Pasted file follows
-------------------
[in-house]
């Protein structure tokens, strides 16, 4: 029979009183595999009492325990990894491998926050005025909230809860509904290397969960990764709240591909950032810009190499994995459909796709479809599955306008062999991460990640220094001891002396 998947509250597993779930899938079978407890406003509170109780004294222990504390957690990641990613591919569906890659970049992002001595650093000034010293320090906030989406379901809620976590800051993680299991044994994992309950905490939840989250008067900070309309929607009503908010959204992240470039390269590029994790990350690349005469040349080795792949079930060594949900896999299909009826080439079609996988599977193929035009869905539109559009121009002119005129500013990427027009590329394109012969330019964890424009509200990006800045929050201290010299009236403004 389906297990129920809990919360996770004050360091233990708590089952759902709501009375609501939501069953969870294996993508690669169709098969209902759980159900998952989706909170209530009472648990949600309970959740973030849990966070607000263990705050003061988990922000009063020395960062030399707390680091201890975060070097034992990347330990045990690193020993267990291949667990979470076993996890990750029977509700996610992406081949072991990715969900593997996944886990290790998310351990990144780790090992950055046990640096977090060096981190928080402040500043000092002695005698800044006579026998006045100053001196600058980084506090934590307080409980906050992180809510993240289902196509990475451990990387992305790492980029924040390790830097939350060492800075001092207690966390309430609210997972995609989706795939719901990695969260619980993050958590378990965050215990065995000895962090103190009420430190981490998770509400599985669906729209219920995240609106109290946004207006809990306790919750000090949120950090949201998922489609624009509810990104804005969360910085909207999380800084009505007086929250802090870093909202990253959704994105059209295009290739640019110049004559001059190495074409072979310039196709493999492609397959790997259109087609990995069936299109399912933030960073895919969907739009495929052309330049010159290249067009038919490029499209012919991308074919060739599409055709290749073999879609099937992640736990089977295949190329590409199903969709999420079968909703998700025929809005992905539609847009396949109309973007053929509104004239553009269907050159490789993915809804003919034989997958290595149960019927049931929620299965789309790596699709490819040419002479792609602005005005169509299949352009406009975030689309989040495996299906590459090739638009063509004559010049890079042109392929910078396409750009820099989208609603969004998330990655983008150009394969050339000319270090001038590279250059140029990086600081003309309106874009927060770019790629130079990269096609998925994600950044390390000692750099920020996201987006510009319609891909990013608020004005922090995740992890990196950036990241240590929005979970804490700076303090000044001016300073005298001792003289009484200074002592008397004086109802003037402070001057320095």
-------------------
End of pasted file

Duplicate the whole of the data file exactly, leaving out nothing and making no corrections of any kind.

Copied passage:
[in-house]
């Protein structure tokens, strides 16, 4: 029979009183595999009492325990990894491998926050005025909230809860509904290397969960990764709240591909950032810009190499994995459909796709479809599955306008062999991460990640220094001891002396 998947509250597993779930899938079978407890406003509170109780004294222990504390957690990641990613591919569906890659970049992002001595650093000034010293320090906030989406379901809620976590800051993680299991044994994992309950905490939840989250008067900070309309929607009503908010959204992240470039390269590029994790990350690349005469040349080795792949079930060594949900896999299909009826080439079609996988599977193929035009869905539109559009121009002119005129500013990427027009590329394109012969330019964890424009509200990006800045929050201290010299009236403004 389906297990129920809990919360996770004050360091233990708590089952759902709501009375609501939501069953969870294996993508690669169709098969209902759980159900998952989706909170209530009472648990949600309970959740973030849990966070607000263990705050003061988990922000009063020395960062030399707390680091201890975060070097034992990347330990045990690193020993267990291949667990979470076993996890990750029977509700996610992406081949072991990715969900593997996944886990290790998310351990990144780790090992950055046990640096977090060096981190928080402040500043000092002695005698800044006579026998006045100053001196600058980084506090934590307080409980906050992180809510993240289902196509990475451990990387992305790492980029924040390790830097939350060492800075001092207690966390309430609210997972995609989706795939719901990695969260619980993050958590378990965050215990065995000895962090103190009420430190981490998770509400599985669906729209219920995240609106109290946004207006809990306790919750000090949120950090949201998922489609624009509810990104804005969360910085909207999380800084009505007086929250802090870093909202990253959704994105059209295009290739640019110049004559001059190495074409072979310039196709493999492609397959790997259109087609990995069936299109399912933030960073895919969907739009495929052309330049010159290249067009038919490029499209012919991308074919060739599409055709290749073999879609099937992640736990089977295949190329590409199903969709999420079968909703998700025929809005992905539609847009396949109309973007053929509104004239553009269907050159490789993915809804003919034989997958290595149960019927049931929620299965789309790596699709490819040419002479792609602005005005169509299949352009406009975030689309989040495996299906590459090739638009063509004559010049890079042109392929910078396409750009820099989208609603969004998330990655983008150009394969050339000319270090001038590279250059140029990086600081003309309106874009927060770019790629130079990269096609998925994600950044390390000692750099920020996201987006510009319609891909990013608020004005922090995740992890990196950036990241240590929005979970804490700076303090000044001016300073005298001792003289009484200074002592008397004086109802003037402070001057320095």